His 251 Midterm Study Guide
His 251 Midterm Study Guide HIS 251
Popular in Global History 1500s to the Present
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This 15 page Study Guide was uploaded by Kiara Lynch on Monday February 29, 2016. The Study Guide belongs to HIS 251 at La Salle University taught by Prof. Kamper in Spring 2016. Since its upload, it has received 60 views. For similar materials see Global History 1500s to the Present in History at La Salle University.
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Date Created: 02/29/16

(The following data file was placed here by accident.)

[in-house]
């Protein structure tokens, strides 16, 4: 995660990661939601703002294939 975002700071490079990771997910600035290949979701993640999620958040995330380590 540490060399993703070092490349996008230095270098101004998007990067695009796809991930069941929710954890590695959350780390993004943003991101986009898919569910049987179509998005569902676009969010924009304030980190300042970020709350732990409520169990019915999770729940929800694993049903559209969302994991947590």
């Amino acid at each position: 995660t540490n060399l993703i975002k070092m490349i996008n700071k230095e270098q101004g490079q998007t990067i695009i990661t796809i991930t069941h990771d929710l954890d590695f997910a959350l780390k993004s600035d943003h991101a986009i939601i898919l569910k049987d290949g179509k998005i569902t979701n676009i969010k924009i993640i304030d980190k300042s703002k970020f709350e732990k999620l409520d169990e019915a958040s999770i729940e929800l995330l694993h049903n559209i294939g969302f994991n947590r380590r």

Midterm Study Guide for History 251 Key Terms: EUROPE Protestant Reformation o Legacy higher literacy and the beginning of mass education, emphasis on individual moral responsibility, and increase in conflicts and intolerance o Martin Luther and the German National Church Many German rulers were angry at tax funds used for goals they didn’t support eager to challenge Rome Martin Luther’s teachings 1517 indulgence sales; money raised was used to pay off debt rather than ecclesiastical purposes Excommunicated in 1521 by the pope for refusing to recant his views; declared an outlaw by Emperor Charles V Spread of message through the printing press and his writings and sermons Lutheran congregations sprung up o Calvinism John Calvin French lawyer Doctrine of predestination decided by God at birth whether you were going to Heaven or Hell; God has absolute sovereignty Rebellion against Rome Elect pastors power of congregation; great political and moral force Hugonaut Calvinist in France; Puritans in England; Presbyterians in Scotland Calvinists thought of entire community as equal members of the church on earth Lutheranism was confined to German speaking countries and Scandanavia and did not spread much after 1550 and Calvinism was an international faith and continued to spread Religious reasons o Church of England Political reasons Henry VIII needed a male successor but his wife Catherine failed to give him one; wanted to have the marriage annulled by the pope so he could marry someone else to give him an heir Pope refused annulment Act of Supremacy of 1534 declared himself only supreme head of the Church in England Married and divorced several times; secured a son King Edward VI Protestant views became dominant among English gov. group Mary, Henry VIII’s catholic daughter, restored Catholicism; Protestant conspirators were put to death Queen Elizabeth I Protestant Christian; promoted religious peace Compromise between Roman and Protestant doctrines Church of England; bishops, rituals, sacraments of Roman Church but its head was the English monarch who appointed bishops and archbishop of Canterbury Strict Puritans were not happy CounterReformation o Roman Church decided to pursue two major lines of counterattack against the Protestands: a thorough examination of doctrines and practices combined with an entirely novel emphasis on instruction of the young and education of all Christians in the precepts of their religion o Try to reform corrupt practices no selling of indulgences o Council of Trent 15451563 First attempt to examine church’s doctrines and goals Firmly separated Catholicism and Protestantism Founding of the Jesuit order to win or win back the minds and hearts of humanity for the Catholic Church through patient, careful instruction that would bring everyone the word of God and of the pope Index of forbidden books Church’s power to censor writings and supervise beliefs Train better priests (better education/seminaries) No doctrine changes Saints, good works, salvation Clerical celibacy, purgatory No wars to fight in, lose prestige, go bankrupt NinetyFive Theses o Luther raised objections to papal indulgences and to the whole doctrine of papal supremacy o Luther’s study of the Bible convinced him that only through the freely given grace of a merciful God might he, or any person, reach immortal salvation Catholic Church taught that humans must manifest their faith by doing good works and leading good lives earn a heavenly future Luther believed faith alone was the factor to reach the afterlife o Justification by faith Peace of Augsburg o 1555; concluded a 10 year civil war by dividing Germany into Catholic and Lutheran parcels, but made no allowances for the growing number of Calvinists or other Protestants Scandanavia Lutheran Austria, Hungary, Poland catholic with large minorities or Calvinists and Lutherans Spain and Italy Catholic Russia and southeastern Europe unaffected; hostile to Western Christianity or under Muslim rule Edict of Nantes o 1598; Henry made the first significant European attempt at religious toleration o gave the million or so French Calvinists (the Huguenots) the freedom to worship, hold office, and to fortify their towns o held for about a century during which France rose to become the premier power in Europe Thirty Years’ War 1618 o Arose from religious intolerance but became a struggle for territory and worldly power o France, Holland, Sweden, and the German Protestant states fought against the Holy Roman Emperor and Spain; most of fighting in Germany o Treaty of Westphalia brought peace is 1648; France and Sweden were the winners and Spain and the Austrian based Habsburgs were the losers Germany ceased to exist as a political concept and broke up into dozens then hundreds of small kingdoms and principalities First modern state treaty Decisive importance of the sovereign state, rather than the dynasty that ruled it or the religion its population professed; theological uniformity was replaced by secular control of territory and population as the supreme goal of the rival powers King Louis XIV 16431715 o Bourbon Dynasty; French government; Royal absolutism o 5 years old when he came to rule so gov. remained in Mazarin’s hands; brought up to believe that kingship was the highest calling on earth and that its powers were limited only by God o Incarnation of an absolute monarchy, believing in divine right in which he said that the monarchy’s powers flowed from God o “I am the state” o Chose middleclass officials; mercantilist economy, taxes (nobility exempt), rejected edict of Nantes (limited religious freedom); splendid isolation o Nullified independent powers of aristocrats forcing them to come to Versaille where they vied for his favor and he could keep them under a watchful eye o 4 conflicts with England, Holland, and most of the German states o War of the Spanish succession France tried to seize control of much weakened Spain and its empire, but was checked by a coalition led by England Bankrupted France; unpopular Treaty of Utrecht 1713; France placed 1 member of the Bourbon family on the Spanish throne but under the condition that France and Spain would never be joined together Spain’s concession of the rights to trade with possessions in the Caribbean to England Put England in position to become the world’s greatest imperial and industrial power o Strengths and weaknesses of French absolutism Model for what could be accomplished with a strong king and a wealthy country Palace of Versaille served to reinforce king’s prestige and power in a visible fashion Finance was a sore point; Louis and his successors spent a lot of money in their quest for military and civil glory Tax collections did not work well Government legally prevented from taxing the Church and nobility common subjects were forced to bare entire burden Peasants became aware of contrasts between taxes and middle class resented system potential for revolution Stuart dynasty and Oliver Cromwell (James th Charles I, Charles II, and James II) o Revolt against royal absolutism 17 century England o James I became king when Queen Elizabeth died in 1603 Great believer in absolutism and the divine right of kings and quickly alienated the English Parliament with his insistence that the Crown should have sole control over taxes and the budget Unpopular Merchants and municipal officials insisted on their rights to have final input on taxation and much else in national policy Brought up a Calvinist but agreed to adopt Anglicanism as King of England people believed he sympathized with Rome Died in 1625; succeeded by his son o Charles 1 16251649 Commons attempted to impose limits on his taxing powers, he refused to honor the ancient custom of calling a Parliament at least every third year Appointed an archbishop of Canterbury people believed he was a sympathizer with popery Ruled without Parliament in 1629 because it wouldn’t cooperate with him Marriage to French Catholic princess resentment; highhanded attitude toward Calvinist clergy Revolt in 1640 Charles needed money for an army against them but did not have Parliament there to impose new taxes Parliament passed a series of restrictive laws on the royal powers; increasingly radical Parliament insisted on direct control of military affairs and Charles raised an army or royalist supporters civil war in 1642; ended with Charles’ defeat Charles was tried for treason beheaded by the Cromwells o Oliver Cromwell Executive of the new English commonwealth (republic with no monarch) 5 years ruled and imposed stern Calvinist Protestantism as Lord Protector Unpopular; high taxes to put down rebellions against English rule in Catholic Ireland and Calvinist Scotland Maritime war with Holland in 1650s brought England far along the road to control the seven seas and gained former Dutch colony of New Amsterdam in North America Weak son attempted to fill his shoes parliament exiled Charles I’s son Restoration was completed with the return of King Charles II (ruled 16601685) o Charles II Restoration Made peace with the commons by establishing ministerial system Appointed several friends to carry out policy but these men had to answer to parliamentary questioning modern British cabinet, collective responsibility for policy and reliance on parliamentary votes of confidence to continue its authority in government Cared little about religion but when it was clear that his younger Catholic brother James would succeed him, suspicion arose o James II 16851688 Insulted Protestants in and out of Parliament No more Catholic children to succeed him English waited for his death but his second wife had a baby who was raised Catholic and would rule Glorious Revolution of 1688 all of England rebelled against James II; ended the Stuart male line on the English throne; James again went into French exile Revolution was political and constitutional, not military or economic Sovereignty shifted from monarch to his or her subjects England was then considered a constitutional state King or queen was partner of Parliament in matters of high policy, both domestic and foreign Bill of rights 1689 o Spelled out rights and powers of Parliament versus the crown o Law was to be made only by Parliament and could not be suspended by the king o Members of Parliament were immune from prosecution when acting in their official capacities o The king could not impose taxes or raise an army without prior approval by Parliament o Ensured independence of the judiciary from royal pressures, prohibited standing armies in peacetime, extended freedom of worship to nonAnglican Protestants, and stipulated that the throne should always be held by a Protestant William and Mary 16891702 William of Orange, the husband of James’s daughter, Mary, was invited to rule England jointly with his wife Mary’s younger sister, Anne, succeeded them o Died without surviving children o Duke of Hanover, relative of King James I became King George who introduced the Hanoverian Dynasty Age of Discovery (Motives) o God, gold, and glory o God Christianity o Gold mercantilism; the more gold a country had, the more powerful it was; finite amount of materials and wealth o Glory conquistadors; honor and land hungry CHINA Zheng He o Gigantic Chinese fleets set sail from China under his command o At the time, it was an unprecedented display of naval pwer o Purpose was to show the flag of the Yongle emperor to Southeast Asia and the rest of the most prosperous trading region in the world at the time, the Indian Ocean o Born in 1371 to a Muslim family in Western China Ming influence o Was captured and brought to the capital at Nanjing where he was castrated and made a eunuch to the Ming prince who later became the Yongle emperor Befriended Zheng He, made him his head eunuch o After Mongol invasions, emperor wanted to return the glories of China’s Tang and Song dynasties Reestablish Chinese presence and develop a more extensive trade network Entrusted Zheng He to build and lead fleet o Voyages were a great success; died on last voyage in India and the voyages ceased Confucians persuaded the emperor that the growing power and influence of the merchants needed to be curtailed Xenophobia suspicion of foreigners and foreign ways; long held Chinese notions of cultural superiority and the advantages of agrarian values over commercialism Tribute missions set up diplomatic and economic exchanges Believed all other cultures were inferior Accepted other cultures Increase trade Japanese pirates Destroyed all oceangoing vessels o Death of Yongle Emperor treasure ships were sunk and new laws were passed that made the possession of any ship with more than two masts a crime Confucianism o Rejected innovation; believed the growing power and influence of merchants needed to be stopped o Confucianism rose among the mandarins Ming dynasty o Conquest of the Mongols and their overthrow by the rebellion that began the Ming Dynasty; purely Chinese dynasty o Founded by Zhu Yuanzhang; son was Yongle o Gained its present heartlands reaching from Korea to Vietnam o Eastern half of great wall was rebuilt; armies were triumphant against their Mongol and Turkish nomad opponents o Sharp rise in population bubonic plague and Mongol slavery reduced population; dropped to about 60 million and rose to 150 million Needed large food supply new crops from the Americas were introduced; rice o Ruled for more than 200 years; provided the Chinese with stability and prosperity; creative advance in the sciences and basic technologies that allowed China to overshadow all rivals began to end o China was still convinced of its own superiority o Economy Buying, selling, and transporting goods; merchants remained low on social ladder Commercial contact with Europeans o Urbanization and technology Increase in number of urban dwellers Failed to make the leap from commercial revolution to an industrial revolution Chinese esteem for artists and scholars and the tendency of these people to place little emphasis on accumulation of material goods; engineers and inventors were not prominent; Confucian ethos did not admire capitalist entrepreneur or his activities; retention of the old o Political system All powerful but not divine emperor; ruled by mandate of Heaven through a highly ttrained bureaucracy derived substantially from talented men of all classes and backgrounds; Hongwu first ruler 15 provinces divided into counties Made occupations hereditary; classified population into 3 groups: peasants, soldiers, and workers Created palace eunuchs, men without families raised to be totally dedicated servants of the ruler; led to abuse; eunuchs were hated and feared by most Chinese Forbidden city quarter square mile of palaces, offices, and living quarters for higher officials Bureaucracy Confucian philosophy and ethics; many schools founded to prepare boys for government service exams; narrow curriculum o ForeignersMongols and nomadic peoples on the northern and northwestern frontiers were a constant menace; a lot of money was spent to maintain the Great wall; huge army kept ready ChineseJapanese relations concentrated on trade between Japanese daimyo and Chinese merchants Maritime Expeditions naval ventures 14051433; no attempt to plant colonies or setup a network of trading posts; didn’t leave a long term mark on Chinese consciousness of awareness of the achievements and interests on the world outside; advanced seamanships, ship design,a nd equipment Contacts with Westerners were limited to a few trading enterprises and occasionally missionaries Matteo Ricci Jesuit who established a Christian bridgehead in China Qing dynasty o Manzhou invaders o At the end of the Ming dynasty, a series of ineffective rulers allowed power to fall to corrupt rulers who made decisions based on bribes; peasant rebellions and Confucianism arose o Largest population under one government and the largest territory of any country in the world o Diarchy One Manzhou and one Chinese ruler Manzhou officials oversaw Chinese provincial governors and the army was divided between the two groups; Qing had superior status as the socalled Bannermen, who occupied key garrisons o Strong reformers brought order and respect to authorities o Kangxi 16621722 Emperor of China; Ruled East Qing Dynasty Improved the waterways for transportation Economic policy making both domestically and toward the Western merchants Opened 4 ports to European traders Grandson, Qienlong, was a great warrior and perceptive administrator Eradicated the persistent Mongol raiders on the western borders and brought Tibet under Chinese control View of Korea as voluntary satellites of China Manchu warlike nomads; power at expense of Ming Dynasty; curb power of local chiefs; centralize government; conquer foreign leaders Increased the army size Palace memorials, informants Absolutist government link welfare of country with power of leader o Culture and economy Philosophy, history, calligraphy, poetry, painting; porcelain “china”; paintings on scrolls Lost to the west its lead in science and technology o Progress and problems “rice bowl”, upsurge in internal trade, money circulated freely (coin and paper to trade for silk and porcelain) Population’s growth exceeded the ability of the agrarian economy to allow suitable productive work for it Not enough land for crops, did not have machine industry, trade with the outside world was narrowly focused Massive famines and endemic poverty JAPAN Three Unifiers (Japan) o Shogunate centralized feudalism established o Nobunaga feudal lord who fought his way to regional power Captured Kyoto and most of Honshu but was killed o Toyotomi Hideyoshi took over after Nobunaga’s death Had visions of Asian, if not worldwide supremacy with the aid of the first largescale use of firearms Invaded Korea as a first step toward the conquest of Ming China Died in a second attempt o Tokugawa Ieyasu ruled 16031616 Ceased the abortive invasion of the mainland By 1600, had beated down his several internal rivals Began the 250 year Tokugawa Shogunate a military regency “ate the pie that Nobunaga and Hideyoshi baked” Used selective violence against the daimyo to permit a special form of centralized governance Daimyo o Warrior nobles (1460s1570s) who engaged in a frenzy of the “strong eating the weak” o Roughly equivalent to the barons in Europe were expected to spend half their time at the court of the shogun where they were under the watchful eye of the shogun and his network of informers o Acted both as the shogun’s agents and as autonomous regents in their own domains o Key players in governance; constant potential threat to Tokugawa’s system o Source of military power on the local level could tear down the shogun if they united Shogun put the daimyo against each other in the countryside intervention and manipulation; competition for imperial favor o Wives and children of the more important daimyo families were required to live permanently at Edo, where they served as hostages for loyal behavior European contact with Japan o Portuguese (1543) brought firearms and the Christian Bible Japanese distrust of the Catholic faith and its hints of submission toward an alien culture Japan isolated itself until the 19 century o Society of Jesuits spread Christianity; founded to fight Protestantism; some daimyo converted o By 1600, about 300,000 Japanese converted from Buddhism o Movement for Japanese national unity led by Nobunaga Tokugawa shogun o True power in both military and a political sense remained with the shogun who headed the council of state composed of daimyo aristocrats o Controlled about ¼ of Japan as his own fiefdom o Buddhist to Confucian ideals o Disarmed the peasants which removed much of the source of the rebellions Only the professional warrior class, the samurai, and their daimyo employers had the right to own weapons o Began to withdrawal in the early 1600s into seclusion from outside influences o Evicted the Christian missionaries who had been in the country for half a century and put heavy pressure on the Christian Japanese to reconvert to Buddhism Christian peasants revolted persecution Underground churches and priests; but majority gave up their religion o Japan’s mercantile contacts with the Europeans and Chinese were almost entirely severed o Building of oceangoing ships was forbidden o No foreigners could go to Japan and no Japanese were allowed to reside abroad; those living abroad were forbidden to return o Isolation sakoku; lasted until the mid19 century Increase in internal production; internal peace; fine tastes o Peasant condition improved but there were still high taxes; this led to rebellions against the local daimyo o Cities grew rapidly Samurai o Military servants of the wealthy daimyo and their “enforcers” with the peasants; lost prestige in society o Nothing for them to do not allowed to become merchants or adopt another lifestyle o Edo government said to enjoy themselves beyond their means o This lead to bankruptcies and social disgrace o Replaced by newcomers; reverted to the peasant life Role of Japanese emperor o Resided in the imperial palace at Kyoto and occupied himself with ritual and ceremony as the current holder of the lineage of the Sun Goddess who had created Japan WESTERN AND SOUTHERN ASIA Ottoman empire o Mongols smashed the Persian center of Islam in the 1250s o Arrival to Asian Minor; Most powerful state in the Islamic world Turkification of the caliphate nomadic Turkish tribes began migrating from their homelands to central Asia Turkish troops staffed the armies; gained direct access to Asia Minor; established sultanate and continued their jihad against the Christian enemies to the east Increased importance of the dervish or Sufi orders in Islam o Began around 1250 when Turkish Chieftain, Osman, and his followers entered Asia Minor; given a fiefdom to wage jihad against the Byzantines Became independent and his son, Orhan continued his policy of expansion conquest of the Byzantine Empire, reorganized state along feudal lines, parceled out estates, various nationalities and religious groups created (degree of selfregulation and protected rights under the sultan) o Began as a ghazi state frontier warriors; waged holy war Suleiman the Magnificent (ruled 15201566) o Added Hungary, Romania, southern Poland, and southern Russia to the sultan’s domain (Istanbul, capital of the Ottoman Empire) o North Africa and Middle East Islamic states accepted his rule o Ottoman military power was unmatched o Extended control over all of North Africa o Came close to rivaling ancient Rome in lands conquered by winning complete control over the entire Mediterranean Sea region o Defeated Safavid Shi’ite state in Iran o Crucial arrangements for pilgrimages to Mecca; remodeled Muhammad’s tomb o Withdrew from daytoday governing and let the Grand Viziers assume power o Treaty of Karlowitz forced the Ottoman sultan to cede territory to his European opponents Sunni Islam o Believed the caliph (successor to the prophet) could be anyone qualified by nobility of purpose and abilities; majority Shi’ite Islam o Reject all of Muhammad’s successors who were not related directly to him by blood or marriage; minority Safavid empire in Persia o Organized around a Turkish Sufi association o Founder Safi adDin who claimed to be a descendant of Muhammad o Converted to Shi’ite Islam (different from Ottoman orders) o Major threat to the Ottomans evolved a militant theology that advocated the supremacy of Shi’ism through the force of arms Waged wars on their Sunni competitors to the west o Ismail captured much of Persia and Iraq and made himself king; made Shi’ism the official cult of the Safavid state Mughal empire in India o Mughal corruption of the name Mongol to whom the Turks were distantly related o Muslims from central Asia raided and attempted to invade northern India but had been repulsed by the Hindus o Disunity among Hindu opponents, Mongols, Turks, Persians, and Afghanis fought for control of the India o Babur conquered much of territory ruled by Delhi sultans; established the Mughal Muslim Indian Dynasty o Cast system o Grandson and successor was Akbar the Great o Sikhs religion formed fought the last Mughal rulers o Taj Mahal tomb of the wife of emperor Shah Jahan; PersianIndian architecture o System of religious schools Madrasa o New Urdu language o Welcomed European travelers o Agrarian system disturbed by change from Muslim to Hindu authority Akbar the Great (ruled 15561605) o Fulfilled usual demands made on a warriorking to crush his enemies and enlarge his kingdom o Mughal Empire came to control most of the subcontinent Reorganized the central government, developed an efficient multinational bureaucracy to run it, and introduced many innovative reforms to society o Religious and social toleration Formally a Muslim ruling a Muslimdominated empire but allowed all faiths including Christianity to flourish and compete for converts Most of his subjects were Hindus heal breach b/w them and Muslims; Married a Hindu princess; repealed poll tax on nonMuslims A LARGER WORLD OPENS Mercantilism o Chief goals of economic policy Favorable balance of trade (with the value of a country’s exports exceeding the cost of its imports) Increasing the size of a country’s gold and silver reserves o Government carefully supervised every aspect of commerce and investment o England, France, Holland, Spain; most successful in northern Europe where commercial capitalism was already well established Trading and joint stock companies invested in commerce and manufacturing Spain became poor king financed wars of religion o Colonial policy only goods and services that originated in the home country could be legally exported to the colonies and the colonies’ exports must go to the home country for use there or reexport. Markets for home country products and low prices for raw materials for homecountry importers o Led to contraband trade routes to Spanish America, demands for free trade in regions with capitalism, and political independence in North and South America o Mercantilism aimed first of all at securing a favorable balance of foreign trade Columbian exchange the coming of the Europeans to the New World and the changes in resources, habits, and values of both the Amerindians and the whites o Horses, pigs, cattle, sheep, goats, iron, firearms, sailing ships, capitalism, germs (smallpox, measles, influenza), pests o Corn and potatoes to Europe, Africa, and Asia Potatoes were the main reason European farms were able to feed the increase in population o Tobacco, Chinese tea, Arab coffee, chocolate, silver, rice o Spain resisted technological innovation and industrialization Spanish gold and silver went into the pockets of foreign suppliers rather than domestic investments or business o Merchants benefited from inflation o Amerindian irrigation techniques introduced Vasco da Gama o Sailed acrosse the Indian Ocean to the west coast of India; trying to follow new route around southern tip of Africa; made landfall in Brazil and claimed it for Portugal o Material technology bows and arrows, spears, copper (wore on legs, arms and in hair), tin (daggers), iron (sheathes) o African slave trade opens Prince Henry the Navigator (13941460) o Led a series of exploratory voyages for Portugal down the west coast of Africa and out into the ocean as far as the Azores in a search of African gold and pepper o Set up strong fortified stations called factories o Means canon armed ships built for naval battle o Brought slaves back to Portugal in 1441; built trading posts in 1448 o Strong desire to spread faith and fight Muslims in NW Africa (sought allies) o No religious aims o Gained new geographical knowledge; improved map making o Promoted trade, increased power o Supported by merchants Christopher Columbus o Discovered the Americas Magellan o Starting from Spain in 1519, his ships were the first to circumnavigate the world world was round o Spaniards motives for exploration were mixed between a desire to convert nonChristians to the Catholic Church and thus gain a strong advantage against the Protestants and the desire for wealth and social respectability o Buillion indian gold and silver; made Spain the most powerful European state in the 16 and 17 centuries THE SCIENTIFIC REVOLUTION Scientific Revolution o Advances in natural science o Medieval and Renaissance science based more on authority than evidence and overreliance on philosophers like Aristotle Discoveries of the New World bring authorities into question o Rapid advance in mathematics; new instruments developed o New way of examining phenomena o Link between science and technology Scientific Method o Careful observation and systematic experimentation based on that observation o Interpretation of the results of the experiments relied on mathematical measurement o Achieve new and verified knowledge Descartes (15961650) o One of the founders of the mathematical style of investigation o Separated the material from the nonmaterial universe Material world could be comprehended by mathematical formulas that existed entirely apart from the human mind o Knowledge could provide explanations of observed phenomena o Formulate broad generalizations of a quantitative nature and employ them to explain specific events or processes Deductive reasoning general law to specific example o Cartesian method o “I think, therefore I am” Francis Bacon (15611626) o Insisted that most ideas and principles that explain nature had not yet been discovered or developed o Looked for a better, more understood world o World was to be created through the persistent and careful observation of phenomena without any preconceived laws or general explanations Inductive reasoning specific to general o Empirical method gathering data and then forming generalizations; empirical evidence obtained by observation through the 5 senses, which is then worked up into hypotheses that may be subjected to experiment o Promoted science while Galileo did science Copernicus (14731543) o Criticized the Geocentric theory of the universe Universe revolves around the Earth Believed by the Catholic Church o Heliocentric theory of the universe Universe revolves around the sun Supported by Galileo Rome and the Protestants condemned it as contrary to both scripture and common sense Galileo (15641642) o Used his improvement of the telescope to rewrite the rules of cosmology o Supported Copernicus’s sun centered universe o Physics laws of motion, gravity